Ottawa’s young stud defenceman, Thomas Chabot, tied the game in the final minute of the opening period on a two-man Sens advantage, the second Toronto penalty coming for too many men.

Hyman, whose wife Alannah recently gave birth to the couple’s first child, son Theo, got the Leafs on the board at 9:59. Hyman’s goal came on a Toronto power play and resulted when Hyman bunted the puck out of the air and past Murray. After a review for a possible high stick, the goal stood.

Keefe indicated on Friday morning that Jack Campbell will be in goal on Saturday.

tkoshan@postmedia.com

twitter.com/koshtorontosun

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Connor McDavid lights up the lacklustre Canucks in Edmonton – Vancouver Is Awesome

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The second game of the Canucks season saw the long-awaited return of two much-beloved voices in Vancouver: John Shorthouse and John Garrett. It had been ten long months since John and John had called a Canucks game and it was wonderful to hear their dulcet tones once more.

There was just one problem: Shorthouse’s play-by-play, normally right on top of the action, if not a step ahead with his excellent anticipation, was delayed by 2-3 seconds. His commentary was completely out of sync with what viewers saw on the screen. 

Travel restrictions due to the COVID-19 pandemic meant Shorthouse and Garrett were calling the game from Vancouver rather than live in Edmonton, which meant a several second delay. Frequently, Shorthouse would excitedly describe a developing scoring chance that fans had already seen saved and turned up ice by the opposition. It was discombobulating.

Unfortunately, much like John and John’s commentary, the Canucks seemed a few seconds behind the play all game.

The Edmonton Oilers bounced back from their opening night loss to the Canucks and evened up the season series. Or rather, Connor McDavid bounced back. He bounced back like he was made of Flubber.

McDavid looked unstoppable. He had a game-high 12 shot attempts, 9 shots on goal, and scored a hattrick while dominating puck possession. The Canucks simply had no response.

“He was exceptional,” said Canucks head coach Travis Green. “He’s one of the best players in the world, so he definitely played well tonight.”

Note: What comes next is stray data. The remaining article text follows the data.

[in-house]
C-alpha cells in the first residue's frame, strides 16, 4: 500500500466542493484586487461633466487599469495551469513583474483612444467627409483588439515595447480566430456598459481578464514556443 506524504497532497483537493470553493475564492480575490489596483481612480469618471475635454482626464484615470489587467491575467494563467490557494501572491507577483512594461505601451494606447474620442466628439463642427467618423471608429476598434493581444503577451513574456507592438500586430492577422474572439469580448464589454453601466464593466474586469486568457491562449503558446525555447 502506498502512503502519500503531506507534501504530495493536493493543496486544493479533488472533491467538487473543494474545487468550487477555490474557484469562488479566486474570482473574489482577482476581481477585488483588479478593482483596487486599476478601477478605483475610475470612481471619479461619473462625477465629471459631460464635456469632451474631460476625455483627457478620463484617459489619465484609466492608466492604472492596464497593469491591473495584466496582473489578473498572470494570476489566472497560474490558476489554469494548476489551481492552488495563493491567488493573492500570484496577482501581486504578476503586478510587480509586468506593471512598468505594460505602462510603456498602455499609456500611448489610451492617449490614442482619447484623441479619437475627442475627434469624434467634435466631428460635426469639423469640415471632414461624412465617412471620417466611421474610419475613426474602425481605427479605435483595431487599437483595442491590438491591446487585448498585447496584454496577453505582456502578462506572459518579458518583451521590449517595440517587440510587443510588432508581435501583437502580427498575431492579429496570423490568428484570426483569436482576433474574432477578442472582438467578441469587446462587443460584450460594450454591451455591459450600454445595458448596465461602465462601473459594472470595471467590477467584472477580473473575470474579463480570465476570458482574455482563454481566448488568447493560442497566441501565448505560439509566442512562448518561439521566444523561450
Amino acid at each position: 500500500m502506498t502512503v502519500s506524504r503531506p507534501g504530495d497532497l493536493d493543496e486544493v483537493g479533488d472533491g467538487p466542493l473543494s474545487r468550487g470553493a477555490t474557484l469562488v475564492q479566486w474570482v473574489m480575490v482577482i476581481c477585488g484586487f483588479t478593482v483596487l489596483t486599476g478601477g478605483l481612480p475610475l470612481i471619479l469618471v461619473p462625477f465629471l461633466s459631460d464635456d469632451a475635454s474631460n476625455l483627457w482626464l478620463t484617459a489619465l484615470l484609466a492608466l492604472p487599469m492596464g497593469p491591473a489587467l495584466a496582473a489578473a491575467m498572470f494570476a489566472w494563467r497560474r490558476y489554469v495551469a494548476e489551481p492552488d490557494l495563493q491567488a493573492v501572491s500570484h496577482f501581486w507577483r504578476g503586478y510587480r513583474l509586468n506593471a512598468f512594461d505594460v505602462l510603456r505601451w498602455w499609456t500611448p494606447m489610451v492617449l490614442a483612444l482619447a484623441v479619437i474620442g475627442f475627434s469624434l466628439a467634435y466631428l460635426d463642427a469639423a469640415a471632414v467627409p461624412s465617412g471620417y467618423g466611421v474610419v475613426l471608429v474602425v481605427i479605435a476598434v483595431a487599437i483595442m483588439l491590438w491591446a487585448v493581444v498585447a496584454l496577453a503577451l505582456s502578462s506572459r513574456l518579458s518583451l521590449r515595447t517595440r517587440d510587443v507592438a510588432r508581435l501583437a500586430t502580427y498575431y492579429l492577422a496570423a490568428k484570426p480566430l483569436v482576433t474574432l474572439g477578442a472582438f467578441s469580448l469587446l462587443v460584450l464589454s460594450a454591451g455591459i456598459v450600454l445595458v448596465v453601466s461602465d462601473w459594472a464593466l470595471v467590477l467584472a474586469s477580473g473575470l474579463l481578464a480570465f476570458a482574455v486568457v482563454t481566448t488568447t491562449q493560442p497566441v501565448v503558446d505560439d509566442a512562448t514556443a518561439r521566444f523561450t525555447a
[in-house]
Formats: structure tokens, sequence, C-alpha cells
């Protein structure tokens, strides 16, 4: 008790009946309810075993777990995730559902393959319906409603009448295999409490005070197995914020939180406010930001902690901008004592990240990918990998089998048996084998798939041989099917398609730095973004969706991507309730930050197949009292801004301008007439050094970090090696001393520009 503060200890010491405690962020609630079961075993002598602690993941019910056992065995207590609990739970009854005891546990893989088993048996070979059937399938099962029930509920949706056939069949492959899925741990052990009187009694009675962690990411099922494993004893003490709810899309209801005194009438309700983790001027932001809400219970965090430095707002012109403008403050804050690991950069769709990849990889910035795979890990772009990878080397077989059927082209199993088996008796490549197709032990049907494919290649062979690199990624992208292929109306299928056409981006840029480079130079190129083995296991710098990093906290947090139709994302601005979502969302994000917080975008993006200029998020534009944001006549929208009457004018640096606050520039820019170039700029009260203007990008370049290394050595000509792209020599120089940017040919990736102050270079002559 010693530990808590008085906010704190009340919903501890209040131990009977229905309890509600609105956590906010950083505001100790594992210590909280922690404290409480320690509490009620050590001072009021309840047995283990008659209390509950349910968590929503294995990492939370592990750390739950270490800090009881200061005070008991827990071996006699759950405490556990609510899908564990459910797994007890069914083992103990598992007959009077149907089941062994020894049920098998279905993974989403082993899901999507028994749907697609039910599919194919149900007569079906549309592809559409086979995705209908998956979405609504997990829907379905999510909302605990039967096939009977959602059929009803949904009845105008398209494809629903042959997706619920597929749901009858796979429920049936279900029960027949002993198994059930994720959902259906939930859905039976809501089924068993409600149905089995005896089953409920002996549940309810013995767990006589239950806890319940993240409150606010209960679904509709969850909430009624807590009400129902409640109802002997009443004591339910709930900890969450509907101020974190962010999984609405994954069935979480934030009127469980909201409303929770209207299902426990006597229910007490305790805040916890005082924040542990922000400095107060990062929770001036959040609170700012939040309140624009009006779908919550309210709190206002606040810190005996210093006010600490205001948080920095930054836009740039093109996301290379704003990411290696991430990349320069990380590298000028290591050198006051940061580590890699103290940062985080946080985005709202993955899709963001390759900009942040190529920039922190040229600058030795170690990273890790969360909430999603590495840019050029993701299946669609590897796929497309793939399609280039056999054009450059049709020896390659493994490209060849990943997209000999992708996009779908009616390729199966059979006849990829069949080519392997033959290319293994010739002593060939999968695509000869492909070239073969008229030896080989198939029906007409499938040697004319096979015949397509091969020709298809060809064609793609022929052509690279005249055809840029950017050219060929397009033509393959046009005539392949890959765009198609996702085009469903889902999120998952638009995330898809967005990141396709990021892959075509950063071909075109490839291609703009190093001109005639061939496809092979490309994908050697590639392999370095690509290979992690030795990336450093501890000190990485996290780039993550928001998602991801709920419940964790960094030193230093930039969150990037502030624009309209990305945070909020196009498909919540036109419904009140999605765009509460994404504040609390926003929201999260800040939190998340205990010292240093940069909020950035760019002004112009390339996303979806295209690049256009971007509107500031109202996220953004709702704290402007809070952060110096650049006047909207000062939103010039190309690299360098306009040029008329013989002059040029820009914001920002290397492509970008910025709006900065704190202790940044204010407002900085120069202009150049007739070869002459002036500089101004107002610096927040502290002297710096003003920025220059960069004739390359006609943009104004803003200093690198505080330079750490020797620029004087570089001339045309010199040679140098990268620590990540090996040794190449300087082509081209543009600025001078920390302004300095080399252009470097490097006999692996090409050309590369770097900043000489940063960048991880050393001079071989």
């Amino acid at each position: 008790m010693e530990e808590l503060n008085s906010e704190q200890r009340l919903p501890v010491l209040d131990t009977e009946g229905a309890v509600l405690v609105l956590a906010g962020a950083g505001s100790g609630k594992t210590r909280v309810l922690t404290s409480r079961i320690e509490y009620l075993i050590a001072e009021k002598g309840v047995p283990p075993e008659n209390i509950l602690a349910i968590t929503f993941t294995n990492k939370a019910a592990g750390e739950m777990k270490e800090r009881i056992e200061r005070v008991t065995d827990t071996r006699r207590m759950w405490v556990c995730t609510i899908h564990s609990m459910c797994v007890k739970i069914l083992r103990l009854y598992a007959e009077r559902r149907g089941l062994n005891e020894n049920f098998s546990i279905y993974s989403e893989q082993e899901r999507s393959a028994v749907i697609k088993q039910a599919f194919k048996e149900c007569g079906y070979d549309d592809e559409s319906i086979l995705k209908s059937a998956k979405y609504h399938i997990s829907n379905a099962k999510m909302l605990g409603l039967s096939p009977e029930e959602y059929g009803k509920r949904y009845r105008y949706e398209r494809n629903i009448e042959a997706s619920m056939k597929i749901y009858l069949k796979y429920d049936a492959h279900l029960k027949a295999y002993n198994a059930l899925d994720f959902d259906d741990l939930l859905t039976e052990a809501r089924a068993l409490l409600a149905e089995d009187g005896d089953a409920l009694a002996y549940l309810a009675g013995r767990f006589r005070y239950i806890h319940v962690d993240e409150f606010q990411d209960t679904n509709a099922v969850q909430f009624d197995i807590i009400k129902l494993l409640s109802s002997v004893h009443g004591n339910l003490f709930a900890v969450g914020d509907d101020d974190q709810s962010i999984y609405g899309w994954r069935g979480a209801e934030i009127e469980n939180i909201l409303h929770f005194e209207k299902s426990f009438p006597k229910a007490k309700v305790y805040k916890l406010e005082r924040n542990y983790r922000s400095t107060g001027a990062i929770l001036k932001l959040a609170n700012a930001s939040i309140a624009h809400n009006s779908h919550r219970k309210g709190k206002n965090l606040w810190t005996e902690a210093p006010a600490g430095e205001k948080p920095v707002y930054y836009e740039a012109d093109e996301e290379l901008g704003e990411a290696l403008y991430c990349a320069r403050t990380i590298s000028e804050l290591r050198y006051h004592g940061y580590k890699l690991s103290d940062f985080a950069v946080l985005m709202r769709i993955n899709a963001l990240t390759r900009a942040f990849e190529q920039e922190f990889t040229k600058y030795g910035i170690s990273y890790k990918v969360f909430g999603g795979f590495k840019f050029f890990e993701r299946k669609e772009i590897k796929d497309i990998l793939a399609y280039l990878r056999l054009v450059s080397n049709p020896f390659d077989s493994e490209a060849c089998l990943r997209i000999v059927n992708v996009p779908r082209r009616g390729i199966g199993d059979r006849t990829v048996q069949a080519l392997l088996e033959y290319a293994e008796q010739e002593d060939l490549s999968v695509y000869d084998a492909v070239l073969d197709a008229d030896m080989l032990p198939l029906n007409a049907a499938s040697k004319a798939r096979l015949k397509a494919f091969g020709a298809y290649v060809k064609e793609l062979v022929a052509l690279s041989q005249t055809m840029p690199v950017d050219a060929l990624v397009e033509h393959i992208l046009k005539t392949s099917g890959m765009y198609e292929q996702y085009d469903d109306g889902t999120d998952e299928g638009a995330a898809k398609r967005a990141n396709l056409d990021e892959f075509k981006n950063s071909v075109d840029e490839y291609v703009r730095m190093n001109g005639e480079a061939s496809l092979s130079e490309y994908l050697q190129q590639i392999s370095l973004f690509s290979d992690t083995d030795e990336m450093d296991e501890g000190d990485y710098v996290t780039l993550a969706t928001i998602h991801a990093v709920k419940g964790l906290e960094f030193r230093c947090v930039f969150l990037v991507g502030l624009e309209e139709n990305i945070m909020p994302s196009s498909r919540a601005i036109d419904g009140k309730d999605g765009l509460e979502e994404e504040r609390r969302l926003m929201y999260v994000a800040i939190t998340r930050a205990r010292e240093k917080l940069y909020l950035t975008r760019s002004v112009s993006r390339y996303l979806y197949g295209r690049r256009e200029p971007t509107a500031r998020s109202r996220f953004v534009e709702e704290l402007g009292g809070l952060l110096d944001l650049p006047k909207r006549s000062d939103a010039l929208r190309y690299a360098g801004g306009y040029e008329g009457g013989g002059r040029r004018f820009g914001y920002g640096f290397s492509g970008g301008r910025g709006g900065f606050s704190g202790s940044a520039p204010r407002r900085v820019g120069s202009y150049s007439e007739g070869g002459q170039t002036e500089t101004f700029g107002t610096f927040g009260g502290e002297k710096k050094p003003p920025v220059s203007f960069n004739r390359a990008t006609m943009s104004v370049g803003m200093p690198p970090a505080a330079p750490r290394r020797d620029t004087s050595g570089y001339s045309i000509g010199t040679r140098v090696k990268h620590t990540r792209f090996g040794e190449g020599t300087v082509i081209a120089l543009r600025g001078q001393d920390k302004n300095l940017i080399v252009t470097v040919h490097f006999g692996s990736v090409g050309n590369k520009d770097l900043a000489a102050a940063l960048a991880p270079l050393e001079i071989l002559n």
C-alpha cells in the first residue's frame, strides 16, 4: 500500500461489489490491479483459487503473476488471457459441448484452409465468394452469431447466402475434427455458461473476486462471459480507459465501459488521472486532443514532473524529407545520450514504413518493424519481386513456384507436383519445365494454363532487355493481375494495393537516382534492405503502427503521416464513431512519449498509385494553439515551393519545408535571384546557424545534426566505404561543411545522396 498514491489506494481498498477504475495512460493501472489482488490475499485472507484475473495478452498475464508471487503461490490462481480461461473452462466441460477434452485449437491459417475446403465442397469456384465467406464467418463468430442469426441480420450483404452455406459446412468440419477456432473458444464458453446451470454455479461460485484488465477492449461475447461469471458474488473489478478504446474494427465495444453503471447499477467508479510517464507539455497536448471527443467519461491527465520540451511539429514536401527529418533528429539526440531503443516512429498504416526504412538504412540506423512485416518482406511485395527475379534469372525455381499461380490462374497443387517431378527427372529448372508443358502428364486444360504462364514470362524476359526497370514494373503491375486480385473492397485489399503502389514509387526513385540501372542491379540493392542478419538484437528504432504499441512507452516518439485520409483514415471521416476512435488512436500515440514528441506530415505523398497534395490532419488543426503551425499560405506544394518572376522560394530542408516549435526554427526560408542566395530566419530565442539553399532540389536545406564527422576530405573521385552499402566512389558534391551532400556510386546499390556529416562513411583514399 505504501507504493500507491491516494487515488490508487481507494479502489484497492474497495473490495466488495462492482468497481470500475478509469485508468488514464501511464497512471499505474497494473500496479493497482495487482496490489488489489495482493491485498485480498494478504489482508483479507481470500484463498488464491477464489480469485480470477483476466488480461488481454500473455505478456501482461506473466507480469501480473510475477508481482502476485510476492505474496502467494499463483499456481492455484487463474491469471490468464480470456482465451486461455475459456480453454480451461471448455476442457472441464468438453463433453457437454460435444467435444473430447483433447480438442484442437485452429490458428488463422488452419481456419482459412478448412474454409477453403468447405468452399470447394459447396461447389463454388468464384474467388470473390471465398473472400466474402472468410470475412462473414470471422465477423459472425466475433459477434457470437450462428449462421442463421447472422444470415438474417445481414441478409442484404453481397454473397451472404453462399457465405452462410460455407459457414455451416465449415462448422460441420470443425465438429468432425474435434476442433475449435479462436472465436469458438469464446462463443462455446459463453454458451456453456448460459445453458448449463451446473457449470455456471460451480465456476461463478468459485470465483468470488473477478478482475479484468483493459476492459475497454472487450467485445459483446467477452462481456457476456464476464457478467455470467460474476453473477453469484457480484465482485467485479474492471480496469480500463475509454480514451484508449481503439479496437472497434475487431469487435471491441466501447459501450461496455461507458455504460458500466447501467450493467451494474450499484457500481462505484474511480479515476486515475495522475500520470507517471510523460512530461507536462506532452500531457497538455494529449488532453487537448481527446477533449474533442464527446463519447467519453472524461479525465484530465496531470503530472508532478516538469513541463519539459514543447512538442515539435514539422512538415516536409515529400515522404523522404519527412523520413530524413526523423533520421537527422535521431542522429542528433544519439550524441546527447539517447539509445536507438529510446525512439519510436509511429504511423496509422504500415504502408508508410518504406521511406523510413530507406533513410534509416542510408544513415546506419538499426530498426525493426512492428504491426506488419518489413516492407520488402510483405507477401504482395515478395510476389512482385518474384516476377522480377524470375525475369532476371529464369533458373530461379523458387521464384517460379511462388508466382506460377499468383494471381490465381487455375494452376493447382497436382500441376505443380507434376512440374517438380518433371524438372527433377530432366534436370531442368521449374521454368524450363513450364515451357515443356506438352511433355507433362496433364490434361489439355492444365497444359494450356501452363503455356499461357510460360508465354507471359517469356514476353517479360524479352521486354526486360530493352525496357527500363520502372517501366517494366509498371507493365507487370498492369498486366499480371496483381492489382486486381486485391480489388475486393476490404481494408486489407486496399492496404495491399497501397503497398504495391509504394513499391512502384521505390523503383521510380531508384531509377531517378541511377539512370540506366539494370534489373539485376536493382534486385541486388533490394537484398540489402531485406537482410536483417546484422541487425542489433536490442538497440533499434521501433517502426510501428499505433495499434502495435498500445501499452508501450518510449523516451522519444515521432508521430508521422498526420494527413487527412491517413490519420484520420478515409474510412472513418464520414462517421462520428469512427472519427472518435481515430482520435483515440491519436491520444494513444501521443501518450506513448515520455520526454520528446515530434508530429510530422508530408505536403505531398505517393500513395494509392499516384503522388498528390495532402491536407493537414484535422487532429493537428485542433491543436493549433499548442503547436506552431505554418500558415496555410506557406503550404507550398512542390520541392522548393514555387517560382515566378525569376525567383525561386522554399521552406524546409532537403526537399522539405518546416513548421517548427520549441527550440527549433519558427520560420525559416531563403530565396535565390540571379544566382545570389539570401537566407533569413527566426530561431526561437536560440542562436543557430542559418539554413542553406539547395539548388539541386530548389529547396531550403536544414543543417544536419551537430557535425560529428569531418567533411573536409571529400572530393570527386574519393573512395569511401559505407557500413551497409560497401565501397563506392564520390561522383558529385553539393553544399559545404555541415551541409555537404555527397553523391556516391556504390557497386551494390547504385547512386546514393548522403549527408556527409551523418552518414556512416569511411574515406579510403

Defenceman Nate Schmidt pointed out that there’s only so much you can do to prepare to play against star players.

“You can scrimmage, you can do those types of things, but real games aren’t mimicked until you get out there and you have McDavid and [Leon] Draisaitl flying around and their D activating, making plays,” said Schmidt. “Those things, you can’t mimic in practice.”

You can’t mimic watching a game in practice either. My eyes weren’t quite up to game speed when I watched this game.

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  • Thatcher Demko made his first start of the season and immediately faced 46 shots on goal. That means in four of his last five starts, he’s faced more than 40 shots. Every time he’s in the net he gets more shots than a Bachelorette party at the Roxy.
     
  • To the Canucks’ credit, they also had 40 shots on goal. It seems like it might not be the best idea to get into a run-and-gun firefight against a team boasting McDavid and Draisaitl, but maybe that’s just me.
     
  • While Demko gave up five goals, it’s hard to put too much blame on him. Early on, he was sharper than a carefully-honed candy cane, making a stunning glove save early on Zack Kassian then recovering to kick aside a rebound chance from McDavid. 

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  • Demko couldn’t stop them all and the Oilers opened the scoring on the power play. The penalty-killing unit of Brandon Sutter, Antoine Roussel, Travis Hamonic, and Alex Edler got stuck on the ice for a long shift while the Oilers’ top unit ran them ragged. Eventually, Draisaitl found some space and beat Demko under the arm, only to hit the post. Ryan Nugent-Hopkins, however, was first to the puck and tucked it home like Porkchop.
     
  • I don’t know why, but this little head fake from Nate Schmidt made me smile. So now I’m showing it to you.

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  • There were a couple of moments that could be termed turning points. One came at the end of the first period when McDavid, with less than a second on the clock, swatted in a rebound to give the Oilers a 2-0 lead. It came off a faceoff with only 1.7 seconds remaining in the period, so perhaps the Canucks let their guard down for a moment, but as anyone who has played Wii Sports Resort Swordplay knows, you can never let your guard down, even for a moment.